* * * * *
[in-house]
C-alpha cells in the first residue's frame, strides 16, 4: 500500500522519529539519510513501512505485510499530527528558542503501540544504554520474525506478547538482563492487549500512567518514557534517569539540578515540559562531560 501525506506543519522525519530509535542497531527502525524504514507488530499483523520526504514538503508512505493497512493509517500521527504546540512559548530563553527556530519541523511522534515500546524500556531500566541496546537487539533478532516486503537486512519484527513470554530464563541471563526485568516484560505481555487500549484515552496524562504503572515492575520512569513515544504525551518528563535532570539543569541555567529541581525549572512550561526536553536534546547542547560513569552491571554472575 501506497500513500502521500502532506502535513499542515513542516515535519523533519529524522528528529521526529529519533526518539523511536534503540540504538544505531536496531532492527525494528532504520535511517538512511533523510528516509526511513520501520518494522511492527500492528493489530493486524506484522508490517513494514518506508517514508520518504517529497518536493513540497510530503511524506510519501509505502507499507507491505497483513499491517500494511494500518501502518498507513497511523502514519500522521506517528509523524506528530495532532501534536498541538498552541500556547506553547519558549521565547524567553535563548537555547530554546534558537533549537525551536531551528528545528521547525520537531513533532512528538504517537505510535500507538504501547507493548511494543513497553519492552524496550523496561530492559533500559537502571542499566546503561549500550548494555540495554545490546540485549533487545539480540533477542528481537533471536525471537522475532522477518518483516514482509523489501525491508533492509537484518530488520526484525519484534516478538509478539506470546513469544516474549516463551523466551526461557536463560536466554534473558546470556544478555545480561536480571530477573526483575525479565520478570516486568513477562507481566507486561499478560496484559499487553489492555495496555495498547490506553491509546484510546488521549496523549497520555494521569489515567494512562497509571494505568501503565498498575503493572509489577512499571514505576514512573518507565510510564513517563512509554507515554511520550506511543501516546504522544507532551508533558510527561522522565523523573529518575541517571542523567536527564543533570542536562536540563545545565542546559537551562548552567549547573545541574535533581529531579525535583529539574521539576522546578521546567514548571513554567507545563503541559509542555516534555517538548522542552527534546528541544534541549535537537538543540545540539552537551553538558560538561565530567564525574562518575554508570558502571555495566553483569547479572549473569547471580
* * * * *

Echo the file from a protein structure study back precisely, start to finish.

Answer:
[in-house]
C-alpha cells in the first residue's frame, strides 16, 4: 500500500522519529539519510513501512505485510499530527528558542503501540544504554520474525506478547538482563492487549500512567518514557534517569539540578515540559562531560 501525506506543519522525519530509535542497531527502525524504514507488530499483523520526504514538503508512505493497512493509517500521527504546540512559548530563553527556530519541523511522534515500546524500556531500566541496546537487539533478532516486503537486512519484527513470554530464563541471563526485568516484560505481555487500549484515552496524562504503572515492575520512569513515544504525551518528563535532570539543569541555567529541581525549572512550561526536553536534546547542547560513569552491571554472575 501506497500513500502521500502532506502535513499542515513542516515535519523533519529524522528528529521526529529519533526518539523511536534503540540504538544505531536496531532492527525494528532504520535511517538512511533523510528516509526511513520501520518494522511492527500492528493489530493486524506484522508490517513494514518506508517514508520518504517529497518536493513540497510530503511524506510519501509505502507499507507491505497483513499491517500494511494500518501502518498507513497511523502514519500522521506517528509523524506528530495532532501534536498541538498552541500556547506553547519558549521565547524567553535563548537555547530554546534558537533549537525551536531551528528545528521547525520537531513533532512528538504517537505510535500507538504501547507493548511494543513497553519492552524496550523496561530492559533500559537502571542499566546503561549500550548494555540495554545490546540485549533487545539480540533477542528481537533471536525471537522475532522477518518483516514482509523489501525491508533492509537484518530488520526484525519484534516478538509478539506470546513469544516474549516463551523466551526461557536463560536466554534473558546470556544478555545480561536480571530477573526483575525479565520478570516486568513477562507481566507486561499478560496484559499487553489492555495496555495498547490506553491509546484510546488521549496523549497520555494521569489515567494512562497509571494505568501503565498498575503493572509489577512499571514505576514512573518507565510510564513517563512509554507515554511520550506511543501516546504522544507532551508533558510527561522522565523523573529518575541517571542523567536527564543533570542536562536540563545545565542546559537551562548552567549547573545541574535533581529531579525535583529539574521539576522546578521546567514548571513554567507545563503541559509542555516534555517538548522542552527534546528541544534541549535537537538543540545540539552537551553538558560538561565530567564525574562518575554508570558502571555495566553483569547479572549473569547471580